Delicious black olives processed by natural salt treatment
Black Olives in Dry Salt
This is a traditional way of producing olives. Alternate layers of washed black olives and dry salt are mixed in a container containing drain holes in its base. The container is covered and left. Over a few days osmotic pressure causes the olive fluids to drain out of the olive while salt dissolves into the olive. The strong salt tends to debitter the olive and eventually equilibrium is reached with most of the olive fluid having been removed and an acceptable salt level reached. The olives are then washed free of excess salt and dried (a low heat oven is sometimes used). The olives are then often coated in olive oil, placed in jars, and perhaps refrigerated.
Scum, which accumulates on top of brine, is undesirable. It consists of yeasts and moulds. Some people regard this film as desirable but this is not so, the film or scum consists of spoilage micro-organisms. At the very least they will use up acids already produced, the loss of acid will then cause the pH to rise, possibly to a level where even more dangerous spoilage organisms are able to grow; these can possibly produce toxins which can prove fatal to humans. Always remove scum by skimming it off or adding brine to cause it to overflow from the container and then reseal it to prevent air ingress.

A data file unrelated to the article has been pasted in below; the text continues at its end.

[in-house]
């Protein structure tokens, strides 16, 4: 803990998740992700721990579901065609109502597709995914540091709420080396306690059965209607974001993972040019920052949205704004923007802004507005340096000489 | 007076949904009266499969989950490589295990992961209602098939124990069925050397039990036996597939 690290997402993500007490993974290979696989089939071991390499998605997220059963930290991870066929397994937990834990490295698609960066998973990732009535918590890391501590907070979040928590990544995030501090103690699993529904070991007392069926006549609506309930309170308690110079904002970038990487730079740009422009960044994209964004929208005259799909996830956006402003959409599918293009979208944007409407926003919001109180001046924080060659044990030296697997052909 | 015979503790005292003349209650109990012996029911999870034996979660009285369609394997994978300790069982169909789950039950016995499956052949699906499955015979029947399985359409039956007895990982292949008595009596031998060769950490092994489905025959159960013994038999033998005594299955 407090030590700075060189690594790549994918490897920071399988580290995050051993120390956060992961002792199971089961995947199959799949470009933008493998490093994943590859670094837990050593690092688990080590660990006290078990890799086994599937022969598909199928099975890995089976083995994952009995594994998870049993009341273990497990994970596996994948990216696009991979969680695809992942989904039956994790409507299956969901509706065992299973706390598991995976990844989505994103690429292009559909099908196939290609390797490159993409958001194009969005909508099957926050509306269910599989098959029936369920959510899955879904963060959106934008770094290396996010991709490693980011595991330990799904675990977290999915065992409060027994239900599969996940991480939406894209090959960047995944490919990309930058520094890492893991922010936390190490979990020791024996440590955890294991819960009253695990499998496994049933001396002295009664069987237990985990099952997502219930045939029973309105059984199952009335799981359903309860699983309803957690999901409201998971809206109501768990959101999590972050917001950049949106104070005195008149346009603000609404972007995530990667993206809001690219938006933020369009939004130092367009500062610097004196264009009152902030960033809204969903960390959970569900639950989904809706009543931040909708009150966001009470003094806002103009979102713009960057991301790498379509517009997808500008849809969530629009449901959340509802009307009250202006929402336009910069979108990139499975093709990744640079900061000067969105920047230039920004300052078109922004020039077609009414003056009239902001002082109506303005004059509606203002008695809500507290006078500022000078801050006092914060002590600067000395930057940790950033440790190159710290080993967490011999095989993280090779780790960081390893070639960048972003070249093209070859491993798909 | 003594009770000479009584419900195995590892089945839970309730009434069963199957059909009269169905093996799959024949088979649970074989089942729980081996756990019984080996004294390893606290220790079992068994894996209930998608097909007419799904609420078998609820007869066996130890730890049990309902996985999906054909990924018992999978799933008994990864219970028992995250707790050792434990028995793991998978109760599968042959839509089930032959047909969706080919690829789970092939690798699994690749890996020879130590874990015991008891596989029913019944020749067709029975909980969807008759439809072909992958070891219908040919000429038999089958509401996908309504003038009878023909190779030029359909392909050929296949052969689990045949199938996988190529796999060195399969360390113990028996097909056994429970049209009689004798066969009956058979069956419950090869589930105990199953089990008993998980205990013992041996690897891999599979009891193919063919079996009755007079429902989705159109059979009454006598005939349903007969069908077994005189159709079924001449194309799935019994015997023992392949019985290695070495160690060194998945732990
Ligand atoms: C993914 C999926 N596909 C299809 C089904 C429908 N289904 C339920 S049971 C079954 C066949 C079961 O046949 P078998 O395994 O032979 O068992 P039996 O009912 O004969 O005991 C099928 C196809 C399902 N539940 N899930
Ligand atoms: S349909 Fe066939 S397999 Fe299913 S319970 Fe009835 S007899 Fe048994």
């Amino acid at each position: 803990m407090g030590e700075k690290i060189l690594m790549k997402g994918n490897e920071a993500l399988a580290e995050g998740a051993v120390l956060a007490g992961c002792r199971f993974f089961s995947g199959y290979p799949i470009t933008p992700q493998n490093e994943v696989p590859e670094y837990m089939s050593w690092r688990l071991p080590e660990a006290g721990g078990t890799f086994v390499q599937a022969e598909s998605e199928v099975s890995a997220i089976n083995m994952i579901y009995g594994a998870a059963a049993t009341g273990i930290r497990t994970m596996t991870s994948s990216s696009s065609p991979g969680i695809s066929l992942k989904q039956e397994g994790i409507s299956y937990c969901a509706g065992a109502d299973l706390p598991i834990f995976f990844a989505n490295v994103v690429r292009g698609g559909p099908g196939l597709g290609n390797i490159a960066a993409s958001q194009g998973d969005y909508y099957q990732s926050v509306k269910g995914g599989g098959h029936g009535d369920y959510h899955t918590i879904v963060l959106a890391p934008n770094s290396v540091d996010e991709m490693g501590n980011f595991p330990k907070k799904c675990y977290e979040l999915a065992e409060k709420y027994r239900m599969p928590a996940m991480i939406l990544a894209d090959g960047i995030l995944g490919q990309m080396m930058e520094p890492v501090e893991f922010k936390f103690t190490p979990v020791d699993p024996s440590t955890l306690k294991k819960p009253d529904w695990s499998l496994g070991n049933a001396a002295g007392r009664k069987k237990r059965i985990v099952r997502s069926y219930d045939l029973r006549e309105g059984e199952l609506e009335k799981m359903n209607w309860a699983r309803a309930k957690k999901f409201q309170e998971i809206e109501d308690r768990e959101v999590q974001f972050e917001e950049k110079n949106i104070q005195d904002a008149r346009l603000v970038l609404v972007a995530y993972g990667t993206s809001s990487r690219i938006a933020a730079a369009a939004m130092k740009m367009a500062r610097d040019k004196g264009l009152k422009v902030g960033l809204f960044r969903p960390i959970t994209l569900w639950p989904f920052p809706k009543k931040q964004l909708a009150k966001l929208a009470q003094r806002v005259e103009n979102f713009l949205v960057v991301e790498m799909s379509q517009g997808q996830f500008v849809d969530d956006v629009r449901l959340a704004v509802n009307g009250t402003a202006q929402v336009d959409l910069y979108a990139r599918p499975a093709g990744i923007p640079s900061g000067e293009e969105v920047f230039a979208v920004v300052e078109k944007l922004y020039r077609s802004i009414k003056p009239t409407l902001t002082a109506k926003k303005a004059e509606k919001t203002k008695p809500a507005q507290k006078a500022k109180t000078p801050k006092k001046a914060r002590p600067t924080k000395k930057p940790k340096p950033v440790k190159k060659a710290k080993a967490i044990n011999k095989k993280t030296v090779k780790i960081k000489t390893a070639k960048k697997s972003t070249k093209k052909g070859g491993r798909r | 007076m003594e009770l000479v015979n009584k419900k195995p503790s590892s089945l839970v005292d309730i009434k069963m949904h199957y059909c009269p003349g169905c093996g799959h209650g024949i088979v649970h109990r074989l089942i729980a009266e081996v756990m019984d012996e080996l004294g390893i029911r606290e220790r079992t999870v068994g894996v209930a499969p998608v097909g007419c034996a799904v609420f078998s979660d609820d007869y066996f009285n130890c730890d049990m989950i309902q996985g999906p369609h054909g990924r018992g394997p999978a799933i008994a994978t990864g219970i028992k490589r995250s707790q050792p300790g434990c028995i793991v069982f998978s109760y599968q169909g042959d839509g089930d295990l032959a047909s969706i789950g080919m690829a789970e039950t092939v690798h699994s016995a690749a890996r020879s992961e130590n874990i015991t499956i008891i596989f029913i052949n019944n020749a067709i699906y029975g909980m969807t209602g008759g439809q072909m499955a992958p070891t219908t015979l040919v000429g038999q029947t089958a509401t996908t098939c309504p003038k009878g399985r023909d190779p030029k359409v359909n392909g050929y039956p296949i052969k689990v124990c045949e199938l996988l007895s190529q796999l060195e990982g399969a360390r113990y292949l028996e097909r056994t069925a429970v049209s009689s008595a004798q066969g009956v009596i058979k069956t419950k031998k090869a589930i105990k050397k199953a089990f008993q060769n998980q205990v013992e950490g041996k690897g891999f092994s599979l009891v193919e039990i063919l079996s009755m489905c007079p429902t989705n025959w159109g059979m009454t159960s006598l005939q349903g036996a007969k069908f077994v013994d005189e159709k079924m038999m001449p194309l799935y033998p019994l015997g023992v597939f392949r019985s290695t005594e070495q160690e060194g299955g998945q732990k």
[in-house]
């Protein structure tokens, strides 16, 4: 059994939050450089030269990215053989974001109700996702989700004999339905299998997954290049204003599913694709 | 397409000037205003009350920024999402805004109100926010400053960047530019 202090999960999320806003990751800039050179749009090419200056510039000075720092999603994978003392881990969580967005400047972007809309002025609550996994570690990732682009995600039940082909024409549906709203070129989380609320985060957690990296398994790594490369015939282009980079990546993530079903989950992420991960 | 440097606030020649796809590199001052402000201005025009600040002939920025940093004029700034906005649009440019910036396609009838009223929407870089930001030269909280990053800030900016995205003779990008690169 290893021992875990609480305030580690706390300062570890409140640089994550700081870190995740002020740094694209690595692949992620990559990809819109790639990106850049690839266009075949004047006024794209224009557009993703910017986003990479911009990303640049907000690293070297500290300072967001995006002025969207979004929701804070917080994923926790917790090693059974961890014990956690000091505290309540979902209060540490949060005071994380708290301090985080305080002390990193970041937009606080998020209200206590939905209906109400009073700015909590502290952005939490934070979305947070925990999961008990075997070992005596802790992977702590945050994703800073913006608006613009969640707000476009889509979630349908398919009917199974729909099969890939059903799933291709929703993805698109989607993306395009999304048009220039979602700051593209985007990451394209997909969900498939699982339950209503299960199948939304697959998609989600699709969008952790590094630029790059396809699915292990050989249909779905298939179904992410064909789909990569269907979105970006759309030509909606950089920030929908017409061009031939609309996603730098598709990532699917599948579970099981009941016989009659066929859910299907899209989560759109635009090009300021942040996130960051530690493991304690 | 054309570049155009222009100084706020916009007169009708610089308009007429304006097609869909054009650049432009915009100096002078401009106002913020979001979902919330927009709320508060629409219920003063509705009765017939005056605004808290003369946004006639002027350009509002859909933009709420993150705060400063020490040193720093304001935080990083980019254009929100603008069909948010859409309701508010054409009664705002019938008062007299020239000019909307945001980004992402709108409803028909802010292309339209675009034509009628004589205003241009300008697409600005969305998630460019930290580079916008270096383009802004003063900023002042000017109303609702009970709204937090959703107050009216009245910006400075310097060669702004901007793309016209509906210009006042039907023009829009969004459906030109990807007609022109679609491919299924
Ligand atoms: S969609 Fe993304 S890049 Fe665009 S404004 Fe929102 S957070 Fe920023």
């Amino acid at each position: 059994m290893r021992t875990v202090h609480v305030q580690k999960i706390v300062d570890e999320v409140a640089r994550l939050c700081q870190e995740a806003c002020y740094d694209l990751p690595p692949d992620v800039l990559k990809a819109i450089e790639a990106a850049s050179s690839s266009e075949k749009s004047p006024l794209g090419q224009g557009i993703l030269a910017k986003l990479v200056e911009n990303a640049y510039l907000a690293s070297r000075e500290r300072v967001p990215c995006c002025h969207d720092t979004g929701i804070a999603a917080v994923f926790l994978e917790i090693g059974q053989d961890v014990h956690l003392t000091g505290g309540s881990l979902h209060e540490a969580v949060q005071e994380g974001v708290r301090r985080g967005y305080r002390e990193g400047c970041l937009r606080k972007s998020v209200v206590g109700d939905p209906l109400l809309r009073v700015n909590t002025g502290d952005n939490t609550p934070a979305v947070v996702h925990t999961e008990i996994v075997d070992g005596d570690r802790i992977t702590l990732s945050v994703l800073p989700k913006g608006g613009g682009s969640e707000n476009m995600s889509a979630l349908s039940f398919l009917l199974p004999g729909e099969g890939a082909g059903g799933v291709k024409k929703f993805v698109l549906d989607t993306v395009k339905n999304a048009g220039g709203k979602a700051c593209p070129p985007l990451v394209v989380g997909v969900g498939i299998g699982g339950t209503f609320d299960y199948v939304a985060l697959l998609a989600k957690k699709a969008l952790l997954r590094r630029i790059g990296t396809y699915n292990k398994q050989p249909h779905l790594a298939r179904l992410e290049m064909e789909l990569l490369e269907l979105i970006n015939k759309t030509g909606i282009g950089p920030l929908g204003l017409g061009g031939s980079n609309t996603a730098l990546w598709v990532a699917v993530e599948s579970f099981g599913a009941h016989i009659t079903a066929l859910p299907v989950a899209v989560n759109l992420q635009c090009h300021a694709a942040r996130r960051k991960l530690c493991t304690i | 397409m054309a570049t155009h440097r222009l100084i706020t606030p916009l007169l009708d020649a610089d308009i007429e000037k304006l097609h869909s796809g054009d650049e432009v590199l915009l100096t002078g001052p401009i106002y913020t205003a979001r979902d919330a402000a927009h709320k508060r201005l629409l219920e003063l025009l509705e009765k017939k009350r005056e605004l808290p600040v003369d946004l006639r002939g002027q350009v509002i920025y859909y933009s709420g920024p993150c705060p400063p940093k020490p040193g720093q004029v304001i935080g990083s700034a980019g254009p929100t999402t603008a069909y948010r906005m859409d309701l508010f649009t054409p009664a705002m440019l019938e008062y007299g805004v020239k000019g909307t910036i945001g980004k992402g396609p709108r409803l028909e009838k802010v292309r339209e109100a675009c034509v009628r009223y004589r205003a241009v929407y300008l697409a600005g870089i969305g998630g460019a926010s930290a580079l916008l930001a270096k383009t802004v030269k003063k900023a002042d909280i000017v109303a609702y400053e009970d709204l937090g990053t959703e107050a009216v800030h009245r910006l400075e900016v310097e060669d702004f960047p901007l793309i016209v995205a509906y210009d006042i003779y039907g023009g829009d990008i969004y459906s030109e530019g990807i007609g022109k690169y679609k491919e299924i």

Vinegar addition. The combination of vinegar and alcohol produced by certain yeasts can produce ethyl acetate (the active ingredient in nail polish remover) which has an unpleasant odour and taste and will spoil the olives. Use vinegar as a flavouring agent only at the end of fermentation and always use lactic acid only during fermentation.
Spices and flavours. These are used universally to enhance the flavour of table olives and olive products. It is recommended that flavourings, herbs and spices only be added just before the olives are consumed and are not added during the fermentation or curing period.